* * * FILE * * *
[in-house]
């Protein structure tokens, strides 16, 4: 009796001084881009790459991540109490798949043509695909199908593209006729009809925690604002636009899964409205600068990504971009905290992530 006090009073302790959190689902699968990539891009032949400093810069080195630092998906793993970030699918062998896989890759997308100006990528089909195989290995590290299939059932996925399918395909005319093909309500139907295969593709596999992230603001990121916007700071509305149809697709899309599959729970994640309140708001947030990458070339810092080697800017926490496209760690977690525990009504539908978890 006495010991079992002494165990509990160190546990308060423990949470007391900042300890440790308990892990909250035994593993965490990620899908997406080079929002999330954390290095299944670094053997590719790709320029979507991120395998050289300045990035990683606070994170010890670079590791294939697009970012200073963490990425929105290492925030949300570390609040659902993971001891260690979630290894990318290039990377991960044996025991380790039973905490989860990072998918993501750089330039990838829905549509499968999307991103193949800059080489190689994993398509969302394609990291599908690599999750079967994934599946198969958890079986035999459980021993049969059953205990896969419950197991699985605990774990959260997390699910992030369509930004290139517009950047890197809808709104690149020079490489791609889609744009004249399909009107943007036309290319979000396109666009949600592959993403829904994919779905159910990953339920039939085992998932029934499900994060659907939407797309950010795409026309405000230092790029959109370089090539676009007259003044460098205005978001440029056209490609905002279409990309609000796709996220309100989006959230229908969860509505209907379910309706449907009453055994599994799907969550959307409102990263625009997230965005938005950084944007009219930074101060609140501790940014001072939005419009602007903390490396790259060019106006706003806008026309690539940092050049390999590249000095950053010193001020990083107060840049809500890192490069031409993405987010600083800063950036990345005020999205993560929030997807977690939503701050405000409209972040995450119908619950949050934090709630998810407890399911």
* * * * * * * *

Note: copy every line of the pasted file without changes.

[in-house]
């Protein structure tokens, strides 16, 4: 009796001084881009790459991540109490798949043509695909199908593209006729009809925690604002636009899964409205600068990504971009905290992530 006090009073302790959190689902699968990539891009032949400093810069080195630092998906793993970030699918062998896989890759997308100006990528089909195989290995590290299939059932996925399918395909005319093909309500139907295969593709596999992230603001990121916007700071509305149809697709899309599959729970994640309140708001947030990458070339810092080697800017926490496209760690977690525990009504539908978890 006495010991079992002494165990509990160190546990308060423990949470007391900042300890440790308990892990909250035994593993965490990620899908997406080079929002999330954390290095299944670094053997590719790709320029979507991120395998050289300045990035990683606070994170010890670079590791294939697009970012200073963490990425929105290492925030949300570390609040659902993971001891260690979630290894990318290039990377991960044996025991380790039973905490989860990072998918993501750089330039990838829905549509499968999307991103193949800059080489190689994993398509969302394609990291599908690599999750079967994934599946198969958890079986035999459980021993049969059953205990896969419950197991699985605990774990959260997390699910992030369509930004290139517009950047890197809808709104690149020079490489791609889609744009004249399909009107943007036309290319979000396109666009949600592959993403829904994919779905159910990953339920039939085992998932029934499900994060659907939407797309950010795409026309405000230092790029959109370089090539676009007259003044460098205005978001440029056209490609905002279409990309609000796709996220309100989006959230229908969860509505209907379910309706449907009453055994599994799907969550959307409102990263625009997230965005938005950084944007009219930074101060609140501790940014001072939005419009602007903390490396790259060019106006706003806008026309690539940092050049390999590249000095950053010193001020990083107060840049809500890192490069031409993405987010600083800063950036990345005020999205993560929030997807977690939503701050405000409209972040995450119908619950949050934090709630998810407890399911």